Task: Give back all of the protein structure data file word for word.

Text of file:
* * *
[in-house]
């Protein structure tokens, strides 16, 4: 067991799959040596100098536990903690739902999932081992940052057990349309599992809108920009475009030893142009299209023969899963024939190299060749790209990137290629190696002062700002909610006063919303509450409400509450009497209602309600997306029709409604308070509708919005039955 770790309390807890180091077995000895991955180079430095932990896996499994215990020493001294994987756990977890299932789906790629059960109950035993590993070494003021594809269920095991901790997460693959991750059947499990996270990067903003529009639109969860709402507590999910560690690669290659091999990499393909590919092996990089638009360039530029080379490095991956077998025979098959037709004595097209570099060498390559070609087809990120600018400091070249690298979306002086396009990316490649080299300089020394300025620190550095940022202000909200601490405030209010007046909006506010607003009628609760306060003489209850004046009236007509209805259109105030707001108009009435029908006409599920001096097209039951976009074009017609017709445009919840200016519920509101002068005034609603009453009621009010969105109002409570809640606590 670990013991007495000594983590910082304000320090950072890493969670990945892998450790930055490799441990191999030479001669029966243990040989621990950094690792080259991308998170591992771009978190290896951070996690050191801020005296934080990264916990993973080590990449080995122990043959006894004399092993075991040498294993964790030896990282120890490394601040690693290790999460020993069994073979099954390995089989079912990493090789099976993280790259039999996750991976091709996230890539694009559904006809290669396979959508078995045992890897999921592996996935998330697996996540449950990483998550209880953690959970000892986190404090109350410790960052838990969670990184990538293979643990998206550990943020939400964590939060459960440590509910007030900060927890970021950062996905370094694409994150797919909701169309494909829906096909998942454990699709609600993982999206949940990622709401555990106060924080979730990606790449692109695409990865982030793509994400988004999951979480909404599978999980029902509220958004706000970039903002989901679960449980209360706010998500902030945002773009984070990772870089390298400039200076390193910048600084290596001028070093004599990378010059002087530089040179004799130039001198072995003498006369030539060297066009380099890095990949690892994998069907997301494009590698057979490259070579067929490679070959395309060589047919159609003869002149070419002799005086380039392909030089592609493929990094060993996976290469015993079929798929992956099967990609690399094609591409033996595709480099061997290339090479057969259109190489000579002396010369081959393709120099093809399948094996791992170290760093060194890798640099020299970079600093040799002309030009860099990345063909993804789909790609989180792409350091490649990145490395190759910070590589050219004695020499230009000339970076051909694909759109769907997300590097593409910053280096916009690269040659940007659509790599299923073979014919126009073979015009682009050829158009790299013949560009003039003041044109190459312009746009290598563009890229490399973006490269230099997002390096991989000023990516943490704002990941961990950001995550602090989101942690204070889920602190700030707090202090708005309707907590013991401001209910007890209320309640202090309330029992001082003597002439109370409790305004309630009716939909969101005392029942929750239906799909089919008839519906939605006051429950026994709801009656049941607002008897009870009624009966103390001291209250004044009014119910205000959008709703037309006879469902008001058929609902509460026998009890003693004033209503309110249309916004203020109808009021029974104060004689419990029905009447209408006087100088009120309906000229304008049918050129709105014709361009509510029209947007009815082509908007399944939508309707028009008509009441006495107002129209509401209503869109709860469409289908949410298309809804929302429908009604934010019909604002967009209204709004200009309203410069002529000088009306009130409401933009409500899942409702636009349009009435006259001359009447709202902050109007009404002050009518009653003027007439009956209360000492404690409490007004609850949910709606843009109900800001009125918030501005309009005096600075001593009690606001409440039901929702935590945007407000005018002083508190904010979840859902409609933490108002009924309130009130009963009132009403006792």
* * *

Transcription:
[in-house]
């Protein structure tokens, strides 16, 4: 067991799959040596100098536990903690739902999932081992940052057990349309599992809108920009475009030893142009299209023969899963024939190299060749790209990137290629190696002062700002909610006063919303509450409400509450009497209602309600997306029709409604308070509708919005039955 770790309390807890180091077995000895991955180079430095932990896996499994215990020493001294994987756990977890299932789906790629059960109950035993590993070494003021594809269920095991901790997460693959991750059947499990996270990067903003529009639109969860709402507590999910560690690669290659091999990499393909590919092996990089638009360039530029080379490095991956077998025979098959037709004595097209570099060498390559070609087809990120600018400091070249690298979306002086396009990316490649080299300089020394300025620190550095940022202000909200601490405030209010007046909006506010607003009628609760306060003489209850004046009236007509209805259109105030707001108009009435029908006409599920001096097209039951976009074009017609017709445009919840200016519920509101002068005034609603009453009621009010969105109002409570809640606590 670990013991007495000594983590910082304000320090950072890493969670990945892998450790930055490799441990191999030479001669029966243990040989621990950094690792080259991308998170591992771009978190290896951070996690050191801020005296934080990264916990993973080590990449080995122990043959006894004399092993075991040498294993964790030896990282120890490394601040690693290790999460020993069994073979099954390995089989079912990493090789099976993280790259039999996750991976091709996230890539694009559904006809290669396979959508078995045992890897999921592996996935998330697996996540449950990483998550209880953690959970000892986190404090109350410790960052838990969670990184990538293979643990998206550990943020939400964590939060459960440590509910007030900060927890970021950062996905370094694409994150797919909701169309494909829906096909998942454990699709609600993982999206949940990622709401555990106060924080979730990606790449692109695409990865982030793509994400988004999951979480909404599978999980029902509220958004706000970039903002989901679960449980209360706010998500902030945002773009984070990772870089390298400039200076390193910048600084290596001028070093004599990378010059002087530089040179004799130039001198072995003498006369030539060297066009380099890095990949690892994998069907997301494009590698057979490259070579067929490679070959395309060589047919159609003869002149070419002799005086380039392909030089592609493929990094060993996976290469015993079929798929992956099967990609690399094609591409033996595709480099061997290339090479057969259109190489000579002396010369081959393709120099093809399948094996791992170290760093060194890798640099020299970079600093040799002309030009860099990345063909993804789909790609989180792409350091490649990145490395190759910070590589050219004695020499230009000339970076051909694909759109769907997300590097593409910053280096916009690269040659940007659509790599299923073979014919126009073979015009682009050829158009790299013949560009003039003041044109190459312009746009290598563009890229490399973006490269230099997002390096991989000023990516943490704002990941961990950001995550602090989101942690204070889920602190700030707090202090708005309707907590013991401001209910007890209320309640202090309330029992001082003597002439109370409790305004309630009716939909969101005392029942929750239906799909089919008839519906939605006051429950026994709801009656049941607002008897009870009624009966103390001291209250004044009014119910205000959008709703037309006879469902008001058929609902509460026998009890003693004033209503309110249309916004203020109808009021029974104060004689419990029905009447209408006087100088009120309906000229304008049918050129709105014709361009509510029209947007009815082509908007399944939508309707028009008509009441006495107002129209509401209503869109709860469409289908949410298309809804929302429908009604934010019909604002967009209204709004200009309203410069002529000088009306009130409401933009409500899942409702636009349009009435006259001359009447709202902050109007009404002050009518009653003027007439009956209360000492404690409490007004609850949910709606843009109900800001009125918030501005309009005096600075001593009690606001409440039901929702935590945007407000005018002083508190904010979840859902409609933490108002009924309130009130009963009132009403006792």